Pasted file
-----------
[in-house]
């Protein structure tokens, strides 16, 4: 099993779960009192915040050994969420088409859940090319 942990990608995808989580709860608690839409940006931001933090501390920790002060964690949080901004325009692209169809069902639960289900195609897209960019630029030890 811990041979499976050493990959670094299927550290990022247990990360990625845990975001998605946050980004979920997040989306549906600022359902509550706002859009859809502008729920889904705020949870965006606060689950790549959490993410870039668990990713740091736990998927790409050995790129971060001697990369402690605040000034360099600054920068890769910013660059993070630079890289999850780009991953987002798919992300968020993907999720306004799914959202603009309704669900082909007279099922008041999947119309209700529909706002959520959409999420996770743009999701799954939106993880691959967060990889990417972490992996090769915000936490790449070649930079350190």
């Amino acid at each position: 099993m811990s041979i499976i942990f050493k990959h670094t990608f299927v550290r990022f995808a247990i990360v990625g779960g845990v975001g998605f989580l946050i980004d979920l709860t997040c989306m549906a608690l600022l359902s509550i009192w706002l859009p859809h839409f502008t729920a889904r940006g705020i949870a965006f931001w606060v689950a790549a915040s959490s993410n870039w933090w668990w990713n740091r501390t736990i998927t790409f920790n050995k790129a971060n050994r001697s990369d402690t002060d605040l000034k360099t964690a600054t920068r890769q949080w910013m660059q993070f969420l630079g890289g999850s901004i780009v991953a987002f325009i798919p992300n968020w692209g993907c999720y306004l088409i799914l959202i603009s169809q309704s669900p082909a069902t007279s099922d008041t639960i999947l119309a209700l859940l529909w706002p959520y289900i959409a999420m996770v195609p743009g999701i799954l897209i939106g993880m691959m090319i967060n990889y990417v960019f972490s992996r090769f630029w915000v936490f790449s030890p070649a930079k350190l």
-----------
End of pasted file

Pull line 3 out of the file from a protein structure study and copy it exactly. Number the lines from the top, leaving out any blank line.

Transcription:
């Amino acid at each position: 099993m811990s041979i499976i942990f050493k990959h670094t990608f299927v550290r990022f995808a247990i990360v990625g779960g845990v975001g998605f989580l946050i980004d979920l709860t997040c989306m549906a608690l600022l359902s509550i009192w706002l859009p859809h839409f502008t729920a889904r940006g705020i949870a965006f931001w606060v689950a790549a915040s959490s993410n870039w933090w668990w990713n740091r501390t736990i998927t790409f920790n050995k790129a971060n050994r001697s990369d402690t002060d605040l000034k360099t964690a600054t920068r890769q949080w910013m660059q993070f969420l630079g890289g999850s901004i780009v991953a987002f325009i798919p992300n968020w692209g993907c999720y306004l088409i799914l959202i603009s169809q309704s669900p082909a069902t007279s099922d008041t639960i999947l119309a209700l859940l529909w706002p959520y289900i959409a999420m996770v195609p743009g999701i799954l897209i939106g993880m691959m090319i967060n990889y990417v960019f972490s992996r090769f630029w915000v936490f790449s030890p070649a930079k350190l």